How to Be Creative

17/06/2016 16:43 | Updated 17 June 2016

"Getting in" seems to be what everyone is trying to do. "Becoming" an actor/writer/director/architect. We perpetuate the myth that the people doing it are somehow different to the people who want to do it. There are people on the inside and people on the outside. This might have been true 25 years ago, when a union card was the one guarantee of acceptance. I remember long rainy nights downstairs in the Intrepid Fox in Wardour Street, waiting while the Assistant Directors branch of the ACTT met upstairs to see if you would be one of the lucky ones to get a ticket. It took me three years to get mine. Three years as a runner, stopping traffic in the rain, buying fags for the director, and making tea. When I finally got my union card, I still stopped traffic in the rain, but now I was a Third Assistant Director, so I was in. What a con.

We are often asked how to 'get in' to the industry. It's a question we have never questioned. After this year's SohoCreate it's important we do. There is no 'in' and there is no 'out'. Actor Denise Gough talked with Director Jeremy Herrin about her 'Siberia years', the years without work, when she almost stopped being an actress. She didn't. She went on to win an Olivier for her role in Duncan Macmillan's People, Places and Things. Duncan himself has talked about winning the prestigious playwriting Bruntwood prize and then "not a lot happened for two years."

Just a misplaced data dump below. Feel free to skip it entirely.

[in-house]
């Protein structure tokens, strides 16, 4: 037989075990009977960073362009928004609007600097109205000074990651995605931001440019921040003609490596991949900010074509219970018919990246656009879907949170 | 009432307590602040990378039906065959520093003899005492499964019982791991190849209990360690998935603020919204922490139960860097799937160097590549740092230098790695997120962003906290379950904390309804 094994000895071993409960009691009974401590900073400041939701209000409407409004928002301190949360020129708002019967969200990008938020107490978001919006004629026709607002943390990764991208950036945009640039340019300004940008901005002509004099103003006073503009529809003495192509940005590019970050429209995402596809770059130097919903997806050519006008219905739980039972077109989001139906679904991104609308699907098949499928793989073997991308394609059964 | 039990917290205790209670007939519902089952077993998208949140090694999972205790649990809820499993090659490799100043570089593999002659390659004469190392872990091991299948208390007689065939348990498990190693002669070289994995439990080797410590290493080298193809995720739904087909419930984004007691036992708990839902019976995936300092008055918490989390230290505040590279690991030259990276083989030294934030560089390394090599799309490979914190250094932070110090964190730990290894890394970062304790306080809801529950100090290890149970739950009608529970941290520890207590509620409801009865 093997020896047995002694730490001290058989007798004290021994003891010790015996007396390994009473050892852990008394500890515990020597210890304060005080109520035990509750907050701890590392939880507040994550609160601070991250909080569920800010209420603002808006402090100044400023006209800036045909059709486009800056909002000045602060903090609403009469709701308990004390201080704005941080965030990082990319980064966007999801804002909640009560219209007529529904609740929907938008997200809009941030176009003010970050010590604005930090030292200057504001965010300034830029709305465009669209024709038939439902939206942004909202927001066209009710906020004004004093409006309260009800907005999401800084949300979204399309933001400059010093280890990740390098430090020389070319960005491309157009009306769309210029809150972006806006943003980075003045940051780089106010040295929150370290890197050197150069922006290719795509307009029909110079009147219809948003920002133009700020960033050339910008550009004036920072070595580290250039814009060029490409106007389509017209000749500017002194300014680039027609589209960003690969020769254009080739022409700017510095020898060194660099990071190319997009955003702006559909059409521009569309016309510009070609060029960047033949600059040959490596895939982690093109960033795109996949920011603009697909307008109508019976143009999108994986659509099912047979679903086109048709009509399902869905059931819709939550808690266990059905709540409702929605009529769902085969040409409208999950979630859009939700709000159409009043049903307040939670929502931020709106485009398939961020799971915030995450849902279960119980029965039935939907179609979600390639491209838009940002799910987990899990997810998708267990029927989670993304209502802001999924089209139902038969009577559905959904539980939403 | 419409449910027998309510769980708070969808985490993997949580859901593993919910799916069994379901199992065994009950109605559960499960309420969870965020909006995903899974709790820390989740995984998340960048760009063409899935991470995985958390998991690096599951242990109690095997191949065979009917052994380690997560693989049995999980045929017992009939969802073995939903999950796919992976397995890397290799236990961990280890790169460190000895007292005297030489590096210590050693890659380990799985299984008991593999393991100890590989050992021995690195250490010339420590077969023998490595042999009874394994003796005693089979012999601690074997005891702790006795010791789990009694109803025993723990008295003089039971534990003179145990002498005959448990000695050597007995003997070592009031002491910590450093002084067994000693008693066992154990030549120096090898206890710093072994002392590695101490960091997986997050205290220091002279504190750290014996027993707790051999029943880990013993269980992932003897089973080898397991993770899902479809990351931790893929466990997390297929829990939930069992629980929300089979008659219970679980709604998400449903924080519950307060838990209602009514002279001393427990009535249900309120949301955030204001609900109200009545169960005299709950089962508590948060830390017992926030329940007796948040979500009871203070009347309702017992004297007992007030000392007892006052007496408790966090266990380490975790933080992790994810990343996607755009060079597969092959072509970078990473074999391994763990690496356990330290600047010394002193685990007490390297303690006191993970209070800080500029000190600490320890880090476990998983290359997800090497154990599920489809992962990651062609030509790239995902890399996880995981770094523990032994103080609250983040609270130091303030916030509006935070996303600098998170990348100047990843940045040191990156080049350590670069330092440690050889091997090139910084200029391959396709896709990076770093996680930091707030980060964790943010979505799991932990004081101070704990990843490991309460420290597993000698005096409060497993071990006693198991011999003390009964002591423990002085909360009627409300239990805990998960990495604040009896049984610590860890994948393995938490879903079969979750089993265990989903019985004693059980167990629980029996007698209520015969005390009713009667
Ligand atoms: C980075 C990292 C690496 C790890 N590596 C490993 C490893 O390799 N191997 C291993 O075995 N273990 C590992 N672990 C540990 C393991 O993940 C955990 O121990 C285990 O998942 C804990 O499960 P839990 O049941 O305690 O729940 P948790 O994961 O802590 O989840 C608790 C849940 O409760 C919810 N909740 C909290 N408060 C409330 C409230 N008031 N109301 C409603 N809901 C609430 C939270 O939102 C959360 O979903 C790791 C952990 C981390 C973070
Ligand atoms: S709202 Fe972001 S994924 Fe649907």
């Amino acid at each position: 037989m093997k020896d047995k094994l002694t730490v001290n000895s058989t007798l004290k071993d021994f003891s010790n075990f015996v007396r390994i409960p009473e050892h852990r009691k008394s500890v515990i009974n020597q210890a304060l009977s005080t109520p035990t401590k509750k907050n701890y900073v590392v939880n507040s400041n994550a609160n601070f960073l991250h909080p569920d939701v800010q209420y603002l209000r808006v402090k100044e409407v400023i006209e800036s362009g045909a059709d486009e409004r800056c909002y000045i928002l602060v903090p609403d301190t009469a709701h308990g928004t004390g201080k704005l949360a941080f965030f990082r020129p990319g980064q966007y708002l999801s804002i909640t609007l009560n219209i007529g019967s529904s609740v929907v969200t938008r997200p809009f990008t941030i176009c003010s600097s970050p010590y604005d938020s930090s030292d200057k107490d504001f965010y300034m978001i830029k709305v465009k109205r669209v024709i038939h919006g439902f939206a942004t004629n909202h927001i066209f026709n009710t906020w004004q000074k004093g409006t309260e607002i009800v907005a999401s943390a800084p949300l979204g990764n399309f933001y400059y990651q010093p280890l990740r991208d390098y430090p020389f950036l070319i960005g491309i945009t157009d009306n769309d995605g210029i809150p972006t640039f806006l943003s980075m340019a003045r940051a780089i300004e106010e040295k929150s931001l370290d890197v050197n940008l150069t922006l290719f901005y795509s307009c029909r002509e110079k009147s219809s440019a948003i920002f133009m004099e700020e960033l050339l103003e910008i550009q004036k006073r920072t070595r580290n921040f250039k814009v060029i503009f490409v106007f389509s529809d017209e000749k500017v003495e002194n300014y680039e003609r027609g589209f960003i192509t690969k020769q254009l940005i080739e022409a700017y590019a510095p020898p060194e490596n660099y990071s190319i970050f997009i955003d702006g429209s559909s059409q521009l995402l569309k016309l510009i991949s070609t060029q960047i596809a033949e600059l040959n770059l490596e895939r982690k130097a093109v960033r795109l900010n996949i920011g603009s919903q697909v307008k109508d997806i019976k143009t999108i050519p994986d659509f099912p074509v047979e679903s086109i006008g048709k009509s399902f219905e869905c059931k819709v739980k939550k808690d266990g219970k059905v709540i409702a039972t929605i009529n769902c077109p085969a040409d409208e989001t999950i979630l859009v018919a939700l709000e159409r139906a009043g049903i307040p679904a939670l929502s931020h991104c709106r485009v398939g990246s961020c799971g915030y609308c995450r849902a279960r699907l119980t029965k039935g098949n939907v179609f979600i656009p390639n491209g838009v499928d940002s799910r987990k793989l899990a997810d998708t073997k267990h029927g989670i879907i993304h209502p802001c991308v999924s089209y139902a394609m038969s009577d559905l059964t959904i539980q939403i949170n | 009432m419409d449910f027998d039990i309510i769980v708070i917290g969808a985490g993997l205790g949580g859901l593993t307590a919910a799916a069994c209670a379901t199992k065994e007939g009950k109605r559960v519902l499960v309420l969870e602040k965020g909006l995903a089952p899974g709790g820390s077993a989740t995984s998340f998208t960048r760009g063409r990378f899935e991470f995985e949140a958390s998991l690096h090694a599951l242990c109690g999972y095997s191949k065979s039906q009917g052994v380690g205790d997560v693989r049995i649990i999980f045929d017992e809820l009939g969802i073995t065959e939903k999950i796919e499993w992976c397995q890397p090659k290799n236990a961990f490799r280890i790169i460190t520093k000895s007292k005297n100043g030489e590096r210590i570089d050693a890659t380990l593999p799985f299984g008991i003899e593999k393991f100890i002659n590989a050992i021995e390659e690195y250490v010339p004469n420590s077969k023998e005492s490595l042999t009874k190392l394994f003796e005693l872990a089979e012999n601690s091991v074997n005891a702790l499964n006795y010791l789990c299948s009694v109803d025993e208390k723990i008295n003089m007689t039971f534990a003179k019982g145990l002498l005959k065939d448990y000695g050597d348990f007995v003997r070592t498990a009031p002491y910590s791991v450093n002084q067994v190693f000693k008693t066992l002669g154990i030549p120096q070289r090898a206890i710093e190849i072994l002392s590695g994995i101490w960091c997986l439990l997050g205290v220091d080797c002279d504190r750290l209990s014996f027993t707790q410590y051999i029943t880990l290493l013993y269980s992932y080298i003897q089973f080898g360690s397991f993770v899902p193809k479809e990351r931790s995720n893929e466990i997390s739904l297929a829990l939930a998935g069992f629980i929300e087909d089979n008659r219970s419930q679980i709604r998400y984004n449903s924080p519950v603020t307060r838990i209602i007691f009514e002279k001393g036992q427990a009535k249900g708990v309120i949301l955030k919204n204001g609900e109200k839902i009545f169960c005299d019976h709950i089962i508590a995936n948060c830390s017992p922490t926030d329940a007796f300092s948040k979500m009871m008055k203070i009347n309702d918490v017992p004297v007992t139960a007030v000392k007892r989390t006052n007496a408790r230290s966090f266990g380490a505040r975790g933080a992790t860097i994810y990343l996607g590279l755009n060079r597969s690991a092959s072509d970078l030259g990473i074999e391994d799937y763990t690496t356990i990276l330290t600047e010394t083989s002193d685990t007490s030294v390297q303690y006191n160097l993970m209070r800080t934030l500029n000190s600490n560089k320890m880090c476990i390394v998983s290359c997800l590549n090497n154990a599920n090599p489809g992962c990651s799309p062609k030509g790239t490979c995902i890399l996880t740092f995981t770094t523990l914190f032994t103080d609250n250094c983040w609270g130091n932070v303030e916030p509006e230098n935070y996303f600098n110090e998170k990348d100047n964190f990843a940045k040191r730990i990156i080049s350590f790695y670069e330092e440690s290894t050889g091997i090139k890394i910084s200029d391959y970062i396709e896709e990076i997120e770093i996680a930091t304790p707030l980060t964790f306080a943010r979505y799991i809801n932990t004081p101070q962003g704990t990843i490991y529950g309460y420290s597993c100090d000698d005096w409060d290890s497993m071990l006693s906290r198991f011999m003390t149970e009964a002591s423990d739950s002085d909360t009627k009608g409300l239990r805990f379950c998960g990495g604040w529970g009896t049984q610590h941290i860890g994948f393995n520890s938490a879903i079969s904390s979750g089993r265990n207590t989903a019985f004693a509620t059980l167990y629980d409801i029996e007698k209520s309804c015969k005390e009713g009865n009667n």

Denise Gough talking with Jeremy Herrin and John Kampfer at SohoCreate 2016

Our challenge is that if our work isn't seen, we don't feel creative. Is a performed play any better than an unperformed play? A film unseen any worse than one seen. Well it might be, but the play is still a play, the film a film, the novel and novel, the song a song, even if it is not witnessed. A creative act has still taken place.

To all those who want to know how to 'get in' I would say, you are already in. Just write, just design, just sing, and keep doing it day in day out for about five years. At some point in those five years, people will accept you as a creative person and pay attention to you. But even if they don't, you are still an artist, and an artist must practice their craft. The best way of doing that is to find people you like, who like you work, and do stuff with them. It's simple.

Don't wait for permission or recognition or acknowledgment or money. Collaboration is the most important function in creativity, practice your craft and practice collaboration and you are an artist, and no one can say you aren't.

Beyond being creative you may want to work in the creative industries, this is a whole different blog.

Hold onto the day job but live for the night.